Five men who trample women's rights

May 19, 2007|By ALLAN POWELL

On April 18, the biggest nonsurprise in the history of American jurisprudence was handed down. Three male reactionary legal stalwarts and two newcomer wannabees settled the fate of an undetermined number of hapless females. Dutifully (some would say mechanically) they voted as expected to uphold a ban on late-term abortions that made no exception for the protection of a woman's health.

When John G. Roberts Jr. and Samuel A. Alito Jr. were confirmed to positions on the Supreme Court it was understood by all what they were expected to do in certain hot-button cases such as a woman's right to control her own body.

These two promptly gave evidence of their conservative bonafides and, in lock-step fashion, gave Roe v. Wade another punch. In doing so they showed that they were just as result-oriented in their jurisprudence as any liberal they professed to abhor for "judicial activism." Is it redundant to point out that all five learned jurists were Roman Catholic?


Ruth Bader Ginsburg, the lone female jurist, took note of the cavalier way in which the exception for a woman's health was deliberately omitted by the conservative male majority. "(T)he majority opinion cannot be understood as any other than an effort to chip away at a right declared again and again by this court - and with increasing comprehension of its centrality to women's lives." She alone saw the plight of women being shunted aside by the facile legalisms of a reactionary male majority.

Much has been made of the gruesome nature of late-term abortions. Little reflection is given to the even more gruesome follow-up results of unwanted pregnancies - fetuses with abnormalities and scarred lives. Most males, and sadly, too many women, cannot relate to the mental anguish, excruciating pain and overwhelming anxiety suffered by those who face such an experience.

I look in vain for that human capacity for empathy where it is so desperately needed. One would suppose that women would be the first to reach out to aid those in such a miserable and lonely situation. They, however, are more uncaring in many instances than males, who are more preoccupied with car racing, wrestling or golf.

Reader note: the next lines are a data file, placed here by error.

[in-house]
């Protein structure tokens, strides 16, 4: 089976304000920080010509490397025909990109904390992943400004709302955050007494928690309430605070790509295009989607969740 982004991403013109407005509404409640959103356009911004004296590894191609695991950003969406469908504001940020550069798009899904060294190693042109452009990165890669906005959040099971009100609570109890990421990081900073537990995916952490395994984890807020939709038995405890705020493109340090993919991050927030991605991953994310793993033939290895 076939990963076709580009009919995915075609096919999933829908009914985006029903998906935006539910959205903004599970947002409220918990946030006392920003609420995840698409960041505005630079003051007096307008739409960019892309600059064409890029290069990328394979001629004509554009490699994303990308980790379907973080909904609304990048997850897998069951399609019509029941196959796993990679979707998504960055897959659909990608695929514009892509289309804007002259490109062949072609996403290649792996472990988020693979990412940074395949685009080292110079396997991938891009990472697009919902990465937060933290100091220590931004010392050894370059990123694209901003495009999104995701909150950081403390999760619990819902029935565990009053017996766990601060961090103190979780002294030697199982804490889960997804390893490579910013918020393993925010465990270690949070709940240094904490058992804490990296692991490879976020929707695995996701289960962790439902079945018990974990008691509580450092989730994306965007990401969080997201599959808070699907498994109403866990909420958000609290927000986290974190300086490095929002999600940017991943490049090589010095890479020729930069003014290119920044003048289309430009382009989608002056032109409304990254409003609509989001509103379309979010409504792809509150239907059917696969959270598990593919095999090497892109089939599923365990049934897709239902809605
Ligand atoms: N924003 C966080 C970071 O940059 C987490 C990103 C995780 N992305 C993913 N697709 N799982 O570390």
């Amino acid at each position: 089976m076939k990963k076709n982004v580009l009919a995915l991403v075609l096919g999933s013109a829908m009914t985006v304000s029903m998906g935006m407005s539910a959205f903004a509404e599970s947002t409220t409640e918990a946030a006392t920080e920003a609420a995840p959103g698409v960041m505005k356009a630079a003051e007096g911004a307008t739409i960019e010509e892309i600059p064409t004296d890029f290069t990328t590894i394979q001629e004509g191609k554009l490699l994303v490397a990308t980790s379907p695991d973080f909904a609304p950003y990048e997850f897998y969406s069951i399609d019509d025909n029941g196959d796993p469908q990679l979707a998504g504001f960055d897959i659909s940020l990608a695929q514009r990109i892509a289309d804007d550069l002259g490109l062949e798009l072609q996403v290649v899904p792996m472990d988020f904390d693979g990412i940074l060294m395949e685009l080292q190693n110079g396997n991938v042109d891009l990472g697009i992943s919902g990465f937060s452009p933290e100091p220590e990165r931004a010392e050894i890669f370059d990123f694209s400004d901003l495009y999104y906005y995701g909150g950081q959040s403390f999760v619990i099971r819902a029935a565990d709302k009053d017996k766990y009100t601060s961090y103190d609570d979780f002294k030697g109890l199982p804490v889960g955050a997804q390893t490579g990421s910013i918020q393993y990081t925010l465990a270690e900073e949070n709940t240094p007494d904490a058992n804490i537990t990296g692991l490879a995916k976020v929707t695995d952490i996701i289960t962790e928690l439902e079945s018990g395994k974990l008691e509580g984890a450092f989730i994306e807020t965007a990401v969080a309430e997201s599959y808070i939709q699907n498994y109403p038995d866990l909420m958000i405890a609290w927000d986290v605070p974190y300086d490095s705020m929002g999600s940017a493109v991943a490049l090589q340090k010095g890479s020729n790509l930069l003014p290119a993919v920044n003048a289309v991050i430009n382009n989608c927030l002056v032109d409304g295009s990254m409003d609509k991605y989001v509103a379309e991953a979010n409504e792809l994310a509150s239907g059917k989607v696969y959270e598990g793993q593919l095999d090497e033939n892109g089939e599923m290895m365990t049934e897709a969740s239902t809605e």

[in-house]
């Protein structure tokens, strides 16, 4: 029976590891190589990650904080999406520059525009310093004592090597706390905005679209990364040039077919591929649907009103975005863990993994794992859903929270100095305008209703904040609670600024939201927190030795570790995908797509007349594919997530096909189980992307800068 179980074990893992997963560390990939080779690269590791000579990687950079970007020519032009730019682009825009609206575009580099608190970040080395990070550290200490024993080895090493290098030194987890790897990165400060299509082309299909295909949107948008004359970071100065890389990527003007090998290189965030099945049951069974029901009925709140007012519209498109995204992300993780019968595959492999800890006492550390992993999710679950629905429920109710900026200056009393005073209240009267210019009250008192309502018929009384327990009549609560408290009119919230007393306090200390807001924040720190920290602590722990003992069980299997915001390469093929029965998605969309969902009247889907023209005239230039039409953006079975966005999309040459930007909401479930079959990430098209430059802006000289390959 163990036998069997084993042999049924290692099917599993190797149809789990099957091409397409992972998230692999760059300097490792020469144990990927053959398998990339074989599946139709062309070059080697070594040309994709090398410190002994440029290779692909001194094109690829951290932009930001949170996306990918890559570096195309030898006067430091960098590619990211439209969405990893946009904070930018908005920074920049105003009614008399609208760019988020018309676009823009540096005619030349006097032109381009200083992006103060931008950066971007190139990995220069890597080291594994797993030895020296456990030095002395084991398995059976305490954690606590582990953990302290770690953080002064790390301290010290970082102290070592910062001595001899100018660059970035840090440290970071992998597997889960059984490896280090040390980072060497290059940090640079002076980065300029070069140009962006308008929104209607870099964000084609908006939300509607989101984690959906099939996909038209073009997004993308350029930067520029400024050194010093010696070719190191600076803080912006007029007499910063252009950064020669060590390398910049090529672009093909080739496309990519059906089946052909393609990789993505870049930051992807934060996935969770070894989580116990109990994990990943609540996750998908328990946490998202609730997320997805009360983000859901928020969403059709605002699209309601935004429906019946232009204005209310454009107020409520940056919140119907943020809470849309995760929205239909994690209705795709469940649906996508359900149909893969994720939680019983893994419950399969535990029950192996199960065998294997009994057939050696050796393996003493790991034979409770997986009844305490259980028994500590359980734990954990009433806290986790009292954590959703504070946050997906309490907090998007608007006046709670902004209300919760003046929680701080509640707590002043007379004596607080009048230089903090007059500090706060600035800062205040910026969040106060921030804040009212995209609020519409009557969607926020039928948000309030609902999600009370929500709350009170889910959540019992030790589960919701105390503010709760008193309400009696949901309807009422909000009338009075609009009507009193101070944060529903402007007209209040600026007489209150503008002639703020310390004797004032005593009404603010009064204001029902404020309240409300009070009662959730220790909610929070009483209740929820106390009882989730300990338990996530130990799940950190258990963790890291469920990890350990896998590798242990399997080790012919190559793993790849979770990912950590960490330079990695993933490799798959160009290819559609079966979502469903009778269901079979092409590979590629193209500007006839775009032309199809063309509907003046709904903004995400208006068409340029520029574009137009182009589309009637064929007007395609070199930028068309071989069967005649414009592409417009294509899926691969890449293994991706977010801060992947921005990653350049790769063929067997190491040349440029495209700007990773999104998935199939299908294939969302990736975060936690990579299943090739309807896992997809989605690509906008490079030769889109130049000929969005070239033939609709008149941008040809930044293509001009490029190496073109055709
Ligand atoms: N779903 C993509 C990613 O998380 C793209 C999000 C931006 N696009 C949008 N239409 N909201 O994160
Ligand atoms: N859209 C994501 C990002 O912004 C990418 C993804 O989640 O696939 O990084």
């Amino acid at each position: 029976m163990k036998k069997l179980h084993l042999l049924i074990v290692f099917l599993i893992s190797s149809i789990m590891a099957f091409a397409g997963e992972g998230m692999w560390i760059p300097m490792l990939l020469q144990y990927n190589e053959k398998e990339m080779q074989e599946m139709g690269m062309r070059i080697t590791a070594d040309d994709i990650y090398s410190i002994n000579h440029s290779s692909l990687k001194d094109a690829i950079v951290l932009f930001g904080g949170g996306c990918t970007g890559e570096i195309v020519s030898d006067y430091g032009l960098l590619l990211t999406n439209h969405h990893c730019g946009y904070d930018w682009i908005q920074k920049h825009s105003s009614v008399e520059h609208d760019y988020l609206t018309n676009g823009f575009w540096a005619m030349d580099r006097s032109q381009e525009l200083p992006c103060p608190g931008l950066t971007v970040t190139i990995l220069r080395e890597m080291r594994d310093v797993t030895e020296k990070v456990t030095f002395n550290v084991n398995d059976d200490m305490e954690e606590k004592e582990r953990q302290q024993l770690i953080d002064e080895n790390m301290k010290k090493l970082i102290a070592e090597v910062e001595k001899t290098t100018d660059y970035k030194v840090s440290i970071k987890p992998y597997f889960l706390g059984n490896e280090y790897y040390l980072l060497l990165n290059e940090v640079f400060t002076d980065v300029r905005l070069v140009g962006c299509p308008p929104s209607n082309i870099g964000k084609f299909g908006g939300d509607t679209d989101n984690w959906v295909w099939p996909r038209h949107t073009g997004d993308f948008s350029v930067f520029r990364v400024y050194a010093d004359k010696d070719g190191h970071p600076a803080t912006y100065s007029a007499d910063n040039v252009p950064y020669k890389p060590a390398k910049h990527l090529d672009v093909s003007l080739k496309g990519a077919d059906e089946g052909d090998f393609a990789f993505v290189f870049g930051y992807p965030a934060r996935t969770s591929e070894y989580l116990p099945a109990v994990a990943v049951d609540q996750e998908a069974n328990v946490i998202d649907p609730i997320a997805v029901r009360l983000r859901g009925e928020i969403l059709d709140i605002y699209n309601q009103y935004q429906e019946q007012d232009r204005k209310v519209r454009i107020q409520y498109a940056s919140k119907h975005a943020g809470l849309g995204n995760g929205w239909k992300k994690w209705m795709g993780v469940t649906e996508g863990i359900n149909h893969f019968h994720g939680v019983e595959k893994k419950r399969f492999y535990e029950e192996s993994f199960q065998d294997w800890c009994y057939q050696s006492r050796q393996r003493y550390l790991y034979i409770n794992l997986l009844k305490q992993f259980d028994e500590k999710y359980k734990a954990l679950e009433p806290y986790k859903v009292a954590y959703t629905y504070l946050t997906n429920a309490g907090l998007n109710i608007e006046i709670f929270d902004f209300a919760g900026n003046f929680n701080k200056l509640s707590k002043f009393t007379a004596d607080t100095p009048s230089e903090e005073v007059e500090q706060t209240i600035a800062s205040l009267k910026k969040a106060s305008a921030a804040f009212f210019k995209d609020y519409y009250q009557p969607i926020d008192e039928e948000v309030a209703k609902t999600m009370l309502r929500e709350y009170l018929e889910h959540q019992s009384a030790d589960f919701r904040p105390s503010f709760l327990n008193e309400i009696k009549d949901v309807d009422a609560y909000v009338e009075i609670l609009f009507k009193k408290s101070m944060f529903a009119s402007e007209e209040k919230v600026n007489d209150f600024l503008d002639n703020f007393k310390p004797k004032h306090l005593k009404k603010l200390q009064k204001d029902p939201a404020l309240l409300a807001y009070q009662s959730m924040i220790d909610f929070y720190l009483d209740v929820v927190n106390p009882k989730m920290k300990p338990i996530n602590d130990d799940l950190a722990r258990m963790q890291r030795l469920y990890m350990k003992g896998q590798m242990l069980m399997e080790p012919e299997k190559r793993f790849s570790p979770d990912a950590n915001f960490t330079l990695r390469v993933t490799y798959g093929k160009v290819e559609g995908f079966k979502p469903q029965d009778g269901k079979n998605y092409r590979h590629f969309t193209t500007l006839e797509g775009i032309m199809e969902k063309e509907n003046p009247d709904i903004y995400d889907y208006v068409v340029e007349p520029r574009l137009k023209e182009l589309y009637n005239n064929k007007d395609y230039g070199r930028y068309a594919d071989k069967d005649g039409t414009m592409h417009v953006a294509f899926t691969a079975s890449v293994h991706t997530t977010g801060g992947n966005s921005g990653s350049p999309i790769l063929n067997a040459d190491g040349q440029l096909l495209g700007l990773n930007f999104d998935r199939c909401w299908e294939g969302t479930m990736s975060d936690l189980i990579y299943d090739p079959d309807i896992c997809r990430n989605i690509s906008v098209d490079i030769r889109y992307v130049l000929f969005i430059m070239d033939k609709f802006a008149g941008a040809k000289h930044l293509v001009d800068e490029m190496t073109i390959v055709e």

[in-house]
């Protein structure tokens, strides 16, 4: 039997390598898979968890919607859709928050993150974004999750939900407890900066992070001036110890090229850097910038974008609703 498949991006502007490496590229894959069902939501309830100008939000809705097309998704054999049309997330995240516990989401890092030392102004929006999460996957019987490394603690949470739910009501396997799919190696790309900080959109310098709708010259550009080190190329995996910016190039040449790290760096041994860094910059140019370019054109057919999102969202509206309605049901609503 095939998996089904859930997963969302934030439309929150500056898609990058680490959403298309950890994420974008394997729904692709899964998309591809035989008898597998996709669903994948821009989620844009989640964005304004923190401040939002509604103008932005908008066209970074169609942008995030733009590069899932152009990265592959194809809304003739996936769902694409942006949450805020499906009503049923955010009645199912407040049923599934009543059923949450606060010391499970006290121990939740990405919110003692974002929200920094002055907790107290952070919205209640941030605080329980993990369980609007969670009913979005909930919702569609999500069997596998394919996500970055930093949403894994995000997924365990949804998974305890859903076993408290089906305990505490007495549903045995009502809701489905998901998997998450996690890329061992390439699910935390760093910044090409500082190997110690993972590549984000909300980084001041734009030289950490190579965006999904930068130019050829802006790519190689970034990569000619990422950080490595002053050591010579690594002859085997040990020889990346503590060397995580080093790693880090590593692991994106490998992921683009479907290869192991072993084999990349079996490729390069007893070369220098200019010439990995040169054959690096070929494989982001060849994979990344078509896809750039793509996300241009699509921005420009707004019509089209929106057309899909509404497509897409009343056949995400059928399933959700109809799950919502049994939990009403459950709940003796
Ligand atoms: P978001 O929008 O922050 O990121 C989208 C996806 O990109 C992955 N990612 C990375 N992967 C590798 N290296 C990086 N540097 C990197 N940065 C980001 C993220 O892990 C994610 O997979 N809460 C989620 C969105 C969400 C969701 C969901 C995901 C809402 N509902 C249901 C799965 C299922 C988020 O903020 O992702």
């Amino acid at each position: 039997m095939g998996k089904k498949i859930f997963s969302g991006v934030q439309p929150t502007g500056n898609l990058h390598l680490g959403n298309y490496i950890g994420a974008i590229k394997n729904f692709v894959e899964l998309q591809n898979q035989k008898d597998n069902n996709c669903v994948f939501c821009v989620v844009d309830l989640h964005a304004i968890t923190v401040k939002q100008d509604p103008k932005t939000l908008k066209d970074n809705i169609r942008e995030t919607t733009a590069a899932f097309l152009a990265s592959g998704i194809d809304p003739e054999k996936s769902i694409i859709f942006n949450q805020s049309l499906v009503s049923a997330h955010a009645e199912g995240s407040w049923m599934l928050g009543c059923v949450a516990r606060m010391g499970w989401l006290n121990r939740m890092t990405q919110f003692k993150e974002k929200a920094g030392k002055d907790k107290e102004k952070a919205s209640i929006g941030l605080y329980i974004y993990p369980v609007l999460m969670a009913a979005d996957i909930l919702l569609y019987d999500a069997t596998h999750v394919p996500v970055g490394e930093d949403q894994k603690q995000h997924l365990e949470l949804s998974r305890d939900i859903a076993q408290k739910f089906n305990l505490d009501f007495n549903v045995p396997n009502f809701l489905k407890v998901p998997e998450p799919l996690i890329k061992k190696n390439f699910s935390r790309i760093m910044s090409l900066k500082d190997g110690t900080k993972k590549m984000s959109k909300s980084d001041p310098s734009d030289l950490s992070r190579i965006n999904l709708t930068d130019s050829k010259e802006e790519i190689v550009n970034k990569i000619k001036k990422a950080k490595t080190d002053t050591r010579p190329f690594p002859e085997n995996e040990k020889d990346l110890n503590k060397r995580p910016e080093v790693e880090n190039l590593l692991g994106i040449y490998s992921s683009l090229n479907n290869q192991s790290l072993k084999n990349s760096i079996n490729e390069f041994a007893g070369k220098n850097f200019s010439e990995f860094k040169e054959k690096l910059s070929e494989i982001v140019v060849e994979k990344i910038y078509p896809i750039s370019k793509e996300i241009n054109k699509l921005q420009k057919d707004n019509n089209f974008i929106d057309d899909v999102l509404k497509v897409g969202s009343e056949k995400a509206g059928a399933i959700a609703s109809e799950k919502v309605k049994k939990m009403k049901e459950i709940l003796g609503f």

Only a political backlash of major proportions can alter the priorities of American conservatism. This is too much to hope for. This president is still wildly cheered in public appearances - a sure indication that a strong conservative base exists. This is strange when one takes an objective look at his track record. But a large percentage of the public still believes that Elvis is alive.

Bush and his conservative base may be completely unable to relate to the suffering of disadvantaged women, but they can tolerate the senseless loss of limbs and mutilated bodies of American service personnel and Iraqi citizens. This president's priorities are sadly warped, as are those of his conservative supporters.

I have lived through a lengthy period of time and have been a witness to the legal extension of the right of privacy. The arduous movement from privacy of place (home) advanced to privacy of person. Slowly but relentlessly the law then incorporated the right of privacy to relationships. At every step of the way, the opposition was visible and active. This progress is indeed in danger of being reversed.

In much earlier times, Charles Dickens wrote, "It was the best of times - it was the worst of times." This is also true at this very moment. We have the technology and means to alleviate the suffering of so many but lack the depth of mind and soul to do the job.

Allan Powell is a Hagerstown resident who writes for The Herald-Mail.

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